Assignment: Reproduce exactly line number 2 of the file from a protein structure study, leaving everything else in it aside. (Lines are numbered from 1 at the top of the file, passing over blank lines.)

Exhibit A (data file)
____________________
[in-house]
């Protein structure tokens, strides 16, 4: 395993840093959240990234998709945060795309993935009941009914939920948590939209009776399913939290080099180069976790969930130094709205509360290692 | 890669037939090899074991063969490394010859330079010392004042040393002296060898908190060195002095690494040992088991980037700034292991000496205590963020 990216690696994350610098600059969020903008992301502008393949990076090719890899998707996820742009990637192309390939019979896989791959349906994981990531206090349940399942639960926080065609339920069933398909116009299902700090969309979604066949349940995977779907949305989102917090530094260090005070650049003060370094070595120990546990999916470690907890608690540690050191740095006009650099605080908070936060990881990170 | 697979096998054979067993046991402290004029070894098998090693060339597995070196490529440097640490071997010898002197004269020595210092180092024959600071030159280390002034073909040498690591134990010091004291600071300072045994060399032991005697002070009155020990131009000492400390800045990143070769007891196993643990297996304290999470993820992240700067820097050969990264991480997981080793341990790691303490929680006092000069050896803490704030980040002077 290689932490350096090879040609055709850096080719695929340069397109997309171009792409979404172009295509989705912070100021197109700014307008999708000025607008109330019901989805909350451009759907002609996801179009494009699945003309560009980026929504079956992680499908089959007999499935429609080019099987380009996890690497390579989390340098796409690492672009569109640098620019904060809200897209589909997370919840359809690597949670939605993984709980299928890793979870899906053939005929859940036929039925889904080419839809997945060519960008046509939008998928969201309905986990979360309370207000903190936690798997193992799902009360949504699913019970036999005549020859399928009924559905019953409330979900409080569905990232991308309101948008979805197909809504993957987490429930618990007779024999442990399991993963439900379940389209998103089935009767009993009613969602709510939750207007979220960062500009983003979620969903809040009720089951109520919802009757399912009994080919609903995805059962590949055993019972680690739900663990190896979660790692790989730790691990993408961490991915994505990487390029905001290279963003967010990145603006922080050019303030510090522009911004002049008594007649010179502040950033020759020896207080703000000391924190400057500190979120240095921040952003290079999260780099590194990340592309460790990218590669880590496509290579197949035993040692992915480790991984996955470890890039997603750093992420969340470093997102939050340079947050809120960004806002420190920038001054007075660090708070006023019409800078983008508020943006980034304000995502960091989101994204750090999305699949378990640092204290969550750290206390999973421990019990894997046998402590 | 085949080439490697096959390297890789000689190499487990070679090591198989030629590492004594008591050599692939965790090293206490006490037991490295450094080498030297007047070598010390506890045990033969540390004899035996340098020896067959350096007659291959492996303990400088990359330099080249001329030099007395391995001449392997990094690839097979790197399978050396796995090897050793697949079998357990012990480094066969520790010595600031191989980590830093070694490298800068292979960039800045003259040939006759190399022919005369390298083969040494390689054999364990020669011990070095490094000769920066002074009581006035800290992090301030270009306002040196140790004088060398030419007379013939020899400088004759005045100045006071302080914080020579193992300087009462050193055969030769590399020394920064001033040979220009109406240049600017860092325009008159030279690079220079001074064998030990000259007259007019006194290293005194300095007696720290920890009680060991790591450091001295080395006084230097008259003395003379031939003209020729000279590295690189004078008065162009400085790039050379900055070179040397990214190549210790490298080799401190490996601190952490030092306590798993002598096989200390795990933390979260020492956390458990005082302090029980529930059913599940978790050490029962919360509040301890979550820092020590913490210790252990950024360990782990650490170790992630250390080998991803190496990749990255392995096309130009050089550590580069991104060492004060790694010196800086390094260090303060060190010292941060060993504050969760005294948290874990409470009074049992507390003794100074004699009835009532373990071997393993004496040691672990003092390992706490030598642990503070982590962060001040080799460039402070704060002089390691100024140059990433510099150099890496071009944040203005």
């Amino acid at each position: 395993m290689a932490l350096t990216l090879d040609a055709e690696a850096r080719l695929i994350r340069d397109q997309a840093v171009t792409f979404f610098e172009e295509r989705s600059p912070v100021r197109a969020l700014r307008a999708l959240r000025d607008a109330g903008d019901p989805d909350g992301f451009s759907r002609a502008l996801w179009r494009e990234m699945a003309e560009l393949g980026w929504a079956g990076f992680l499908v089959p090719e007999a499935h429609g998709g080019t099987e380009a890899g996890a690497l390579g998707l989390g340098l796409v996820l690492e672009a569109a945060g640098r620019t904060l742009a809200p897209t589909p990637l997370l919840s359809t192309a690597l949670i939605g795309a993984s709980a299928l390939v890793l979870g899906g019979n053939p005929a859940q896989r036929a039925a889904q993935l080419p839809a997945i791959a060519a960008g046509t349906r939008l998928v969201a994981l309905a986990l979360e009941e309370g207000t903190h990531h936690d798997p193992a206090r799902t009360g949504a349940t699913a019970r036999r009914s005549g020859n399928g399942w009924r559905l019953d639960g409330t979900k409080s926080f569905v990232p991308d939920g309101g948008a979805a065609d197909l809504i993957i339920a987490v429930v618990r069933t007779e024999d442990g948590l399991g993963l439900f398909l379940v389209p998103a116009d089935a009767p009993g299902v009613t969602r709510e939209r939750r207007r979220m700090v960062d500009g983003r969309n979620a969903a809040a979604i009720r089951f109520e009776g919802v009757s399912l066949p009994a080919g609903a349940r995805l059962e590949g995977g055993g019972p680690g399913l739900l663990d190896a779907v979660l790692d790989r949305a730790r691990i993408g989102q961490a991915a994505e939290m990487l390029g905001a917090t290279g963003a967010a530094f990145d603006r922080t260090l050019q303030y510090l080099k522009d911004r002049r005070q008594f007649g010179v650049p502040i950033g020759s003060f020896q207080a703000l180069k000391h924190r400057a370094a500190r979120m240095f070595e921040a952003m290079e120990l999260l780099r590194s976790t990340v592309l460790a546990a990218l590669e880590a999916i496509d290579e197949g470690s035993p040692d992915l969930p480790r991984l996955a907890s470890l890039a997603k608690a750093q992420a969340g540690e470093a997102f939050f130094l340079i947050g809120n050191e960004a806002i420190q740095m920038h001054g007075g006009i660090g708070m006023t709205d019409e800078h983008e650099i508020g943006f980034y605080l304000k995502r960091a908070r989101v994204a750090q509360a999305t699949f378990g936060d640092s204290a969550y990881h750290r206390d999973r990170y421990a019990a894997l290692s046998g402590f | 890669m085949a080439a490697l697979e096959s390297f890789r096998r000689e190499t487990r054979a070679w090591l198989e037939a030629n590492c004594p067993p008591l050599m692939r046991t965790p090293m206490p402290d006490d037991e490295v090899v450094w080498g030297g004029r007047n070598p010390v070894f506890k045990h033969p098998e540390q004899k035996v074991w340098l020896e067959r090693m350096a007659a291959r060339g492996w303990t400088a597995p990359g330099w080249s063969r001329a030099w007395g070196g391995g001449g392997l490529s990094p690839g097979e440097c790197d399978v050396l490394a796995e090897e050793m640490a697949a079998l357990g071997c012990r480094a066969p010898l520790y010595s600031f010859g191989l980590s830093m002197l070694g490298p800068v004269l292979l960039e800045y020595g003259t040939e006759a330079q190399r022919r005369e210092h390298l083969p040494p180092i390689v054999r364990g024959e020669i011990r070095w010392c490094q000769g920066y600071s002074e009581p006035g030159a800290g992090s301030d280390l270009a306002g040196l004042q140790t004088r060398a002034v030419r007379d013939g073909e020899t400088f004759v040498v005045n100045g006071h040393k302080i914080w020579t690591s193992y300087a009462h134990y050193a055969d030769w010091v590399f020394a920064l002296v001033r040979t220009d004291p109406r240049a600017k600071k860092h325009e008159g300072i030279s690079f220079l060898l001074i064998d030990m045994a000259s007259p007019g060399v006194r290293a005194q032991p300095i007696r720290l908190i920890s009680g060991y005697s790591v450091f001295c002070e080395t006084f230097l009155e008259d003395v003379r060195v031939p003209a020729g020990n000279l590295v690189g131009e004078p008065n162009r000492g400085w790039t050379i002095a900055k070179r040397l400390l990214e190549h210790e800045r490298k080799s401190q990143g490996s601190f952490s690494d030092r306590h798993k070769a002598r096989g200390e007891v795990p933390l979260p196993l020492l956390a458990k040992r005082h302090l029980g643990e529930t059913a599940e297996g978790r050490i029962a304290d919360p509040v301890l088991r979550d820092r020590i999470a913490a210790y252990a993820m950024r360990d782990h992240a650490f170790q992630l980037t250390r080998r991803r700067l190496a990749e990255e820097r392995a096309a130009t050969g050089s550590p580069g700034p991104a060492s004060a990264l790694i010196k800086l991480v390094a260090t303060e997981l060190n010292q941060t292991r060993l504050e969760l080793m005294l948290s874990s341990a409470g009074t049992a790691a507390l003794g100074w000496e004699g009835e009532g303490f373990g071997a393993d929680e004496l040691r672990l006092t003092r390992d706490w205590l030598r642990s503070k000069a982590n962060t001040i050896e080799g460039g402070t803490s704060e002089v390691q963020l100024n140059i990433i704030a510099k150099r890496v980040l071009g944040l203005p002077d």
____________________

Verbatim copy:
């Protein structure tokens, strides 16, 4: 395993840093959240990234998709945060795309993935009941009914939920948590939209009776399913939290080099180069976790969930130094709205509360290692 | 890669037939090899074991063969490394010859330079010392004042040393002296060898908190060195002095690494040992088991980037700034292991000496205590963020 990216690696994350610098600059969020903008992301502008393949990076090719890899998707996820742009990637192309390939019979896989791959349906994981990531206090349940399942639960926080065609339920069933398909116009299902700090969309979604066949349940995977779907949305989102917090530094260090005070650049003060370094070595120990546990999916470690907890608690540690050191740095006009650099605080908070936060990881990170 | 697979096998054979067993046991402290004029070894098998090693060339597995070196490529440097640490071997010898002197004269020595210092180092024959600071030159280390002034073909040498690591134990010091004291600071300072045994060399032991005697002070009155020990131009000492400390800045990143070769007891196993643990297996304290999470993820992240700067820097050969990264991480997981080793341990790691303490929680006092000069050896803490704030980040002077 290689932490350096090879040609055709850096080719695929340069397109997309171009792409979404172009295509989705912070100021197109700014307008999708000025607008109330019901989805909350451009759907002609996801179009494009699945003309560009980026929504079956992680499908089959007999499935429609080019099987380009996890690497390579989390340098796409690492672009569109640098620019904060809200897209589909997370919840359809690597949670939605993984709980299928890793979870899906053939005929859940036929039925889904080419839809997945060519960008046509939008998928969201309905986990979360309370207000903190936690798997193992799902009360949504699913019970036999005549020859399928009924559905019953409330979900409080569905990232991308309101948008979805197909809504993957987490429930618990007779024999442990399991993963439900379940389209998103089935009767009993009613969602709510939750207007979220960062500009983003979620969903809040009720089951109520919802009757399912009994080919609903995805059962590949055993019972680690739900663990190896979660790692790989730790691990993408961490991915994505990487390029905001290279963003967010990145603006922080050019303030510090522009911004002049008594007649010179502040950033020759020896207080703000000391924190400057500190979120240095921040952003290079999260780099590194990340592309460790990218590669880590496509290579197949035993040692992915480790991984996955470890890039997603750093992420969340470093997102939050340079947050809120960004806002420190920038001054007075660090708070006023019409800078983008508020943006980034304000995502960091989101994204750090999305699949378990640092204290969550750290206390999973421990019990894997046998402590 | 085949080439490697096959390297890789000689190499487990070679090591198989030629590492004594008591050599692939965790090293206490006490037991490295450094080498030297007047070598010390506890045990033969540390004899035996340098020896067959350096007659291959492996303990400088990359330099080249001329030099007395391995001449392997990094690839097979790197399978050396796995090897050793697949079998357990012990480094066969520790010595600031191989980590830093070694490298800068292979960039800045003259040939006759190399022919005369390298083969040494390689054999364990020669011990070095490094000769920066002074009581006035800290992090301030270009306002040196140790004088060398030419007379013939020899400088004759005045100045006071302080914080020579193992300087009462050193055969030769590399020394920064001033040979220009109406240049600017860092325009008159030279690079220079001074064998030990000259007259007019006194290293005194300095007696720290920890009680060991790591450091001295080395006084230097008259003395003379031939003209020729000279590295690189004078008065162009400085790039050379900055070179040397990214190549210790490298080799401190490996601190952490030092306590798993002598096989200390795990933390979260020492956390458990005082302090029980529930059913599940978790050490029962919360509040301890979550820092020590913490210790252990950024360990782990650490170790992630250390080998991803190496990749990255392995096309130009050089550590580069991104060492004060790694010196800086390094260090303060060190010292941060060993504050969760005294948290874990409470009074049992507390003794100074004699009835009532373990071997393993004496040691672990003092390992706490030598642990503070982590962060001040080799460039402070704060002089390691100024140059990433510099150099890496071009944040203005």